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Thread: Calculating box tuning...

  1. #1
    Join Date
    Jun 2009
    Toronto, Canada

    Calculating box tuning...

    I'm pretty sure there's a way to calculate the port tuning of a given speaker cabinet. I just don't know how to do it. Any tips?

    I've got a pair of well-made speaker cabinets (1.5" thick panels of birch plywood/mdf, 360 degree bracing) with internal dimensions of 27 x 19 x 17 inches. This does not include the thickness of the acoustic foam that's on five sides of the cabinet or the volume occupied by the bracing.

    There are two ports in each cabinet, each 4 inches in diameter and about 4.5-5.0 inches long (hard to be precise because they're flared ports).

    When loaded with TAD TL-1601b drivers and crossed over at 650 Hz to a TAD TD-4002 with TAD TH-4001 repro horn they have a thick, congested, boomy sound to them. By contrast, another pair of cabinets with internal dimensions of 27 x 24 x 17 inches and dual ports 4 inches in diameter and 5 inches long produce lively, articulate, well-defined low frequencies with the same drivers and horn.

    So, since I'm wondering if the 4 inches larger width of the second cabinet changes the box tuning a great deal, the best way to answer that question is to apply the right formula to calculate the difference.

  2. #2
    Senior Member
    Join Date
    Jan 2013
    Boulder Creek, CA

    "I'm pretty sure there's a way to calculate the port tuning of a given speaker cabinet. I just don't know how to do it. Any tips?"

    There is a simple method, which involves calculating the acoustical mass reactance of the vent, and the reactance of the acoustical compliance of the box to be at unity. However, I have had very good luck with Bass Box Pro. As for the vents, I am an advocate of large diameter on the order of 6 inches. Of course, using large vents sometimes requires a bit of length depending on the woofer. You can use two 4 inch vents, or a single 6 inch depending on the baffle real estate you have available. Personally, I vent out the back, or in the the case of mid-century designs on Danish style legs I reproduce, I vent out the bottom. Using larger vents will provide a more solid, tight, and articulate bottom end.

    The folks who manufacture flared vents provide tuning data for those types of vents. That may be a start, however, you may want to consult with folks most familiar with TAD woofers. I'm sure there are plenty of them on this forum.

    If I may suggest. Stay away from using foam as damping material, because it doesn't provide the proper acoustic resistance. It will actually decrease the volume of the box rather than act as an acoustic tangle. Damping material is after all, an acoustical component with it's own impedance in the acoustical circuit. I have never found a reputable book on speaker enclosure design that advocates using couch type foam as damping material. Either use fiberglass, or what I use more often than not, is that damping material that is made from shredded denim material in one inch thickness. I use it sparingly, as too much will suck the life out of a full range woofer. In one particular design of mine I use one inch thick duct board, but that material needs to be installed before I seal up the enclosure because it is rigid.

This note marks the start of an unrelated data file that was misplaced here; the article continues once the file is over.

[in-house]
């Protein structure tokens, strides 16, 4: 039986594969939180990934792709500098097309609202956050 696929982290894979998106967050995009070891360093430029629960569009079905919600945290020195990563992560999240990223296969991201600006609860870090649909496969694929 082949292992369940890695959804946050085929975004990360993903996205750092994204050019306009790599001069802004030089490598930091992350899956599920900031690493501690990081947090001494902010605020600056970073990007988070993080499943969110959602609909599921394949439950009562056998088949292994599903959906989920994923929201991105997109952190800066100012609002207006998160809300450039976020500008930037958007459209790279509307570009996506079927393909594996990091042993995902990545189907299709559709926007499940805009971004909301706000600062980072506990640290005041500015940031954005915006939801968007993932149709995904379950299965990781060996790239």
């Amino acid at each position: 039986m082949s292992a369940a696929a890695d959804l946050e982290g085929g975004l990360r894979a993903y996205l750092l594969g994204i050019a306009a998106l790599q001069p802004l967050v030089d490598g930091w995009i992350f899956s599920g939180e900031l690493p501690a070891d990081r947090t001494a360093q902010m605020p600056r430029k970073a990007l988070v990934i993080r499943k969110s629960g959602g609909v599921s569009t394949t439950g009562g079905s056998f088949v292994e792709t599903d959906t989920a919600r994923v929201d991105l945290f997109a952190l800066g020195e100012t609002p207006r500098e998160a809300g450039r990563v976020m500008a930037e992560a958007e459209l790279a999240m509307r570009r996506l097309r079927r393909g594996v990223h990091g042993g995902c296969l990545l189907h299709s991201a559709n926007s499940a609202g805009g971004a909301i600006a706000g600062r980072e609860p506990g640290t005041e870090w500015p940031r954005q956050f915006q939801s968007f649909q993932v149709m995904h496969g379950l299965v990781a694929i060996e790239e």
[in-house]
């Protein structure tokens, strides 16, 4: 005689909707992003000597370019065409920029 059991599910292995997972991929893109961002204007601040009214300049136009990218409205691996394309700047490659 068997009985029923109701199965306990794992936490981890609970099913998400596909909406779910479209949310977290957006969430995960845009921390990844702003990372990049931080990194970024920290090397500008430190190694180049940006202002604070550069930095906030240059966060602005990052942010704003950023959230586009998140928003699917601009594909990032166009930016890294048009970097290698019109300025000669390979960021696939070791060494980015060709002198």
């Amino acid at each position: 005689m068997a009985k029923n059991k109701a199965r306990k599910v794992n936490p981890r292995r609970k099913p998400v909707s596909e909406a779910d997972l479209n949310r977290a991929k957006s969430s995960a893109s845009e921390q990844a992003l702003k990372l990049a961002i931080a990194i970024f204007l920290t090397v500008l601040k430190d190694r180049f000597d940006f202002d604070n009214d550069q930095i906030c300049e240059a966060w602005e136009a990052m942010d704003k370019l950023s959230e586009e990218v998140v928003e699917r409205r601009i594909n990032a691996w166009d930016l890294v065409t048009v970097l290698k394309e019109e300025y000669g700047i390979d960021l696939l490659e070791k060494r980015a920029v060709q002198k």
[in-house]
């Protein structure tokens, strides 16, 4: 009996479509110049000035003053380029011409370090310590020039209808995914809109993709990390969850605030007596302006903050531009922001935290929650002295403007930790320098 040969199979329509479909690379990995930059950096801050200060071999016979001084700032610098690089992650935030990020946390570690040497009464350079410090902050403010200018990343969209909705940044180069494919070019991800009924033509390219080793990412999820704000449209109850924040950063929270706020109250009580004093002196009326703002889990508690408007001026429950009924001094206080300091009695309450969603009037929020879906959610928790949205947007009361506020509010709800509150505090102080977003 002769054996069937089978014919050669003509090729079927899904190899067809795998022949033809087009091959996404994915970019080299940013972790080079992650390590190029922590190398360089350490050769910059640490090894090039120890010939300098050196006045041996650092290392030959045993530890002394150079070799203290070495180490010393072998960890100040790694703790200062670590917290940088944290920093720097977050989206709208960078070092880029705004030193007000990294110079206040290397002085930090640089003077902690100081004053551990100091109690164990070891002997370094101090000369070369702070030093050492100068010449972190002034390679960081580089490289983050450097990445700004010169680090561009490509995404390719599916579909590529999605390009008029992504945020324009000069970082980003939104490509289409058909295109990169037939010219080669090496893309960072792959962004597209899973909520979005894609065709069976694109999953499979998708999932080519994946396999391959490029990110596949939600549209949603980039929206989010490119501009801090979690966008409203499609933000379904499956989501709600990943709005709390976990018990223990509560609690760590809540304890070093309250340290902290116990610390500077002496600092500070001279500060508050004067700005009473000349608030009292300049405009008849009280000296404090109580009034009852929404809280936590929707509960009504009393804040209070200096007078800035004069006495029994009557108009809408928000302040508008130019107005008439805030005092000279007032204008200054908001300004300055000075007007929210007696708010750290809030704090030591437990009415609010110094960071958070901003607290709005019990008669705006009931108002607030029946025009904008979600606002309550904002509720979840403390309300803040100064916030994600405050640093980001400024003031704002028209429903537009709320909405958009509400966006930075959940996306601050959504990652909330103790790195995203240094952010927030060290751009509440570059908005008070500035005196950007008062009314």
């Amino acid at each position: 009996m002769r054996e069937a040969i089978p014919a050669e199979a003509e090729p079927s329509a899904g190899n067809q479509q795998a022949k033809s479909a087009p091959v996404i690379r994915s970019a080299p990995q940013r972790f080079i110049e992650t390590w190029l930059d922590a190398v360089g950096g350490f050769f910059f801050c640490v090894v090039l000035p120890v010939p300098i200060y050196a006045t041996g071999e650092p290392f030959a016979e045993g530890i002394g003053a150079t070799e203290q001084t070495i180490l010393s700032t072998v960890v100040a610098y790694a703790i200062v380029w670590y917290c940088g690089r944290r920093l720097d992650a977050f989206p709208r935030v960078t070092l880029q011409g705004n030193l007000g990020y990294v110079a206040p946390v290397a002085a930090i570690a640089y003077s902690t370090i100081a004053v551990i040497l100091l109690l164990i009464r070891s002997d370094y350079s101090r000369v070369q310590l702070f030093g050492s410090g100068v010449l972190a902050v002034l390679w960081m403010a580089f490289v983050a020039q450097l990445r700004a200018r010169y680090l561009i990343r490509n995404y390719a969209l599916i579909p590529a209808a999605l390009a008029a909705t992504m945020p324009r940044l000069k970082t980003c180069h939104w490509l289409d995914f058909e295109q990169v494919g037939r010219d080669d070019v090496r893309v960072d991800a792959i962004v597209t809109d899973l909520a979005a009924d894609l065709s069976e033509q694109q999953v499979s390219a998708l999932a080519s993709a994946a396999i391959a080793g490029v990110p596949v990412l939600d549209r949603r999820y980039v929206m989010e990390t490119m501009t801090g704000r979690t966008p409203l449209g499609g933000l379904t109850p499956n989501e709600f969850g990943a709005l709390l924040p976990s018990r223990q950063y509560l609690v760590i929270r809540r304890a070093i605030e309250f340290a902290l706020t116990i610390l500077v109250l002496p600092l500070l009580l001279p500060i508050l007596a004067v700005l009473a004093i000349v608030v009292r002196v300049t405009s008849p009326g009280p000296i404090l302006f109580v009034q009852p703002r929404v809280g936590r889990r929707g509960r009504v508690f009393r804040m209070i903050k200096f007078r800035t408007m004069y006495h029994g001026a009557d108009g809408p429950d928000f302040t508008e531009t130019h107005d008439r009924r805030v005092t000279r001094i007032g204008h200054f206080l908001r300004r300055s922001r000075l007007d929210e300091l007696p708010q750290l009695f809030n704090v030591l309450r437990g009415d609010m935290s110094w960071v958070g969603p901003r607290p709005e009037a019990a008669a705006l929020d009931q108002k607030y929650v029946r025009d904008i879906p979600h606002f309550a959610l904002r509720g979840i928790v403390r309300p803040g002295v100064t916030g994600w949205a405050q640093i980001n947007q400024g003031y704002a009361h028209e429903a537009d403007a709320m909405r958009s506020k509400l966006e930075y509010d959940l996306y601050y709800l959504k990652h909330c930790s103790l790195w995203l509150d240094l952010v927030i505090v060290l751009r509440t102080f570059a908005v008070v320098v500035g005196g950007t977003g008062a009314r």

Good luck, H.F.

  3. #3
    Senior Member Lee in Montreal's Avatar
    Join Date
    Sep 2010

    Enter the internal volume of your cabinet.

    Enter port dimensions and # of ports

    Enter tuning frequency (what you think it could be)

    It will calculate port length. Then change the estimated tuning frequency until the results is the same as your port length.

    Then you will know to which frequency you cabinet is tuned to.

    BTW 27" x 19" x 17" is 5 cubic feet

    27" x 24" 17" is 6.3 cubic feet

    You can also use a simulator, enter the T/S parameters, you cab volume, Fb etc. And compare the curves.

  4. #4
    Dang. Amateur speakerdave's Avatar
    Join Date
    May 2003
    Northern California
    Just use the larger boxes, or am I missing something. They are really nice woofers.
    "Audio is filled with dangerous amateurs." --- Tim de Paravicini

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